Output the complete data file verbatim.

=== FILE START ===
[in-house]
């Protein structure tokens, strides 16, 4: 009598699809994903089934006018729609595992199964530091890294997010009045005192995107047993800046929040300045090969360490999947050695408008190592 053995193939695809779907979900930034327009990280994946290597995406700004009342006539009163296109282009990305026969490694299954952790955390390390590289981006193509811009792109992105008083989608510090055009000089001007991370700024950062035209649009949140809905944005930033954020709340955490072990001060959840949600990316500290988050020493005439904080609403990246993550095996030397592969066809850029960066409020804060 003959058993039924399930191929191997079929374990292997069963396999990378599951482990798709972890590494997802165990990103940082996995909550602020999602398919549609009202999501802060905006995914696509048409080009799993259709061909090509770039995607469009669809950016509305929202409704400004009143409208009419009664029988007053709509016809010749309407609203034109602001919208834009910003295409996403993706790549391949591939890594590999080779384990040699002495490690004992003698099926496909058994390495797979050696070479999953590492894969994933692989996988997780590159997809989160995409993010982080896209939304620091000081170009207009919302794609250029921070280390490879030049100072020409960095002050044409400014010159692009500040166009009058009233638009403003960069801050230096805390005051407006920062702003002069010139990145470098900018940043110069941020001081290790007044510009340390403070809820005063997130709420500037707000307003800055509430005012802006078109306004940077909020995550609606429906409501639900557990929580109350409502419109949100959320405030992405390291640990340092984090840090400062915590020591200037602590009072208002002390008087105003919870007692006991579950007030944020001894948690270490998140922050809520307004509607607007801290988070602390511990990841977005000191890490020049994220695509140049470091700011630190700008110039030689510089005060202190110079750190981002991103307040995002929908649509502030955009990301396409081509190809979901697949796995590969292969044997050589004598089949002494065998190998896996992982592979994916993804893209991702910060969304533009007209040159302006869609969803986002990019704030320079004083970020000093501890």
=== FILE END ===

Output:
[in-house]
């Protein structure tokens, strides 16, 4: 009598699809994903089934006018729609595992199964530091890294997010009045005192995107047993800046929040300045090969360490999947050695408008190592 053995193939695809779907979900930034327009990280994946290597995406700004009342006539009163296109282009990305026969490694299954952790955390390390590289981006193509811009792109992105008083989608510090055009000089001007991370700024950062035209649009949140809905944005930033954020709340955490072990001060959840949600990316500290988050020493005439904080609403990246993550095996030397592969066809850029960066409020804060 003959058993039924399930191929191997079929374990292997069963396999990378599951482990798709972890590494997802165990990103940082996995909550602020999602398919549609009202999501802060905006995914696509048409080009799993259709061909090509770039995607469009669809950016509305929202409704400004009143409208009419009664029988007053709509016809010749309407609203034109602001919208834009910003295409996403993706790549391949591939890594590999080779384990040699002495490690004992003698099926496909058994390495797979050696070479999953590492894969994933692989996988997780590159997809989160995409993010982080896209939304620091000081170009207009919302794609250029921070280390490879030049100072020409960095002050044409400014010159692009500040166009009058009233638009403003960069801050230096805390005051407006920062702003002069010139990145470098900018940043110069941020001081290790007044510009340390403070809820005063997130709420500037707000307003800055509430005012802006078109306004940077909020995550609606429906409501639900557990929580109350409502419109949100959320405030992405390291640990340092984090840090400062915590020591200037602590009072208002002390008087105003919870007692006991579950007030944020001894948690270490998140922050809520307004509607607007801290988070602390511990990841977005000191890490020049994220695509140049470091700011630190700008110039030689510089005060202190110079750190981002991103307040995002929908649509502030955009990301396409081509190809979901697949796995590969292969044997050589004598089949002494065998190998896996992982592979994916993804893209991702910060969304533009007209040159302006869609969803986002990019704030320079004083970020000093501890």